At the start of every year, you find numerous commentators trying to predict which business trends will have greatest impact over the next 12 months. This year there seems to be a particularly high level of hype surrounding content marketing. The question many are asking is whether they're looking at another short-lived Internet marketing sensation or something that really can deliver tangible benefits to any business.
The invisible interface
While many experts are happy to concentrate on somewhat safe bets, such as the rising importance of the mobile customer, a few are calling 2014 the year of the invisible interface: the computer, phone or tablet is nothing more than a tool. Across all age ranges, the customer is comfortable with the technology and thus is focused on what's actually being delivered.
They also have considerable experience of the online environment. They are not easily impressed. They expect more. Retailers need to not only have stock for fast delivery but must offer options to customize or personalize the purchase. Service providers are expected to individualize the consumer experience -- or at least appear to do so.
Content marketing, in a nutshell, is providing content that responds to the exacting demands of these customers. The gimmicks and tricks some online marketers have been using are now perceived as transparent at best, deceptive at worst.
The elements that increase visitor involvement are frequently the same ones that have made social media so popular. In a recent report on effective content
, B2B marketing specialist Holger Schulze highlights elements such as customer testimonials, case studies and articles as ingredients most likely to provoke a positive response.
Marketers who have been around a while might well respond, "told you so." It may be a modern environment, but the basic principles of benefit-driven copy, third-party endorsement and exceptional customer service are once again to the fore.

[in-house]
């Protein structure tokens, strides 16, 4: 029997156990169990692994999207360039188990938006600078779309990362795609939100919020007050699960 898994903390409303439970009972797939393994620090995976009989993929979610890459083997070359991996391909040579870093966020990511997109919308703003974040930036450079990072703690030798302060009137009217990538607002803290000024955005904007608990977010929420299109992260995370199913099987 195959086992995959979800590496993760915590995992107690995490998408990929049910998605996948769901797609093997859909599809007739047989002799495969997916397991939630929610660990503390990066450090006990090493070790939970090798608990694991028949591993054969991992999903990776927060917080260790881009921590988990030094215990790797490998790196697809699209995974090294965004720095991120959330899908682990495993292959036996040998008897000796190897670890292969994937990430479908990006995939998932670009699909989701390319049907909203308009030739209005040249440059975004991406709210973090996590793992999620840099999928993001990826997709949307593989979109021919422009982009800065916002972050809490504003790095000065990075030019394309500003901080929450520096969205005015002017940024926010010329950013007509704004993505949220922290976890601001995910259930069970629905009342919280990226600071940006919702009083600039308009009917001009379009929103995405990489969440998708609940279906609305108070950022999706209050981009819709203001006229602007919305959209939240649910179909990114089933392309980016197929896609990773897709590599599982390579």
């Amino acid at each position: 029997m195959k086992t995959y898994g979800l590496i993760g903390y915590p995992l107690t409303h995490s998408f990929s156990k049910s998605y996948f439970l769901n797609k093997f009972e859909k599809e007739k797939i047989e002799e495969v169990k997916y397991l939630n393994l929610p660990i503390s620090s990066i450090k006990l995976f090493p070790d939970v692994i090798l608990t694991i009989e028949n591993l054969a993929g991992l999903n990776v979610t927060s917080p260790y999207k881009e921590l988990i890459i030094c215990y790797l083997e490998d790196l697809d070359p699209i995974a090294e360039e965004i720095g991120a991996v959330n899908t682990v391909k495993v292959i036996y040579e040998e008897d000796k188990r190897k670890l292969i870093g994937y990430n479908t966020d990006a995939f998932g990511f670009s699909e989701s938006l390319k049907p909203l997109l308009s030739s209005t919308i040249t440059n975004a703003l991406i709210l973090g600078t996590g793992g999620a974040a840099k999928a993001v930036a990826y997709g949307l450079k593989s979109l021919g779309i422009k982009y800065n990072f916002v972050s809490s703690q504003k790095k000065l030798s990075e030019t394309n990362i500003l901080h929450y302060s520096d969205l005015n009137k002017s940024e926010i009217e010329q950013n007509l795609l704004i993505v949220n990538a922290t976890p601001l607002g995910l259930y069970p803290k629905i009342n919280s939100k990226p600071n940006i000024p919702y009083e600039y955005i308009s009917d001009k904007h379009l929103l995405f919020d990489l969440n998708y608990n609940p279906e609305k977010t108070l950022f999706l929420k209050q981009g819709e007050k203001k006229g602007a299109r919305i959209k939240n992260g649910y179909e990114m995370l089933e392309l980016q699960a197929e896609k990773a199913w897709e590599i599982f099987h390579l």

The purpose of content
Perceived wisdom states that content has to serve two purposes: it has to appeal to the prospective customer (more so now than ever) and it has to appeal to the search engines, all as a means to increase visibility and traffic
. SEO is touted as some kind of holy grail for every business, regardless of size or vertical. Ranking well in Google can define whether a company succeeds or fails.
Yet as pointed out in an excellent piece on Google's latest algorithm changes
by Drew Hendricks, putting all your eggs in the search engine giant's basket is risky. Marketers need to pay attention to analytics from other search engines, too.
Attraction and retention - a more balanced approach
Rather than pinning all their hopes on appealing to Google, or being Liked or Tweeted in sufficient numbers, smart businesses are taking a more balanced approach. Buying visitors has once again become a valuable ingredient in the marketing mix.
In reality, it's a tactic that never went away. After all, pay-per-click and other forms of online advertising are,simply different methods of achieving the same end.
So, what more cost-effective and immediate way to increase your website traffic than by going directly to specialist providers? While these are services that have been criticized in the past for providing unqualified leads, it's an area that has undergone something of a revolution. It's now possible to buy tens of thousands of leads, qualified by vertical, geographical or other factors.
More than a trend
Content marketing is more than a trend. It's likely to be central to any business growth strategy, at least for the foreseeable future. Great content turns visitors into customers -- even evangelists.
But even the best content can't generate visitors by itself. In order to create the cascade of interest, first you have to reach the influencers.
Businesses can do it through their own online presence and the various elements of social media - but there's also a strong argument for buying visitors, particularly for specific campaigns and certainly if undertaking testing. Analysis of customer acquisition costs frequently provides interesting -- and often unexpected -- results.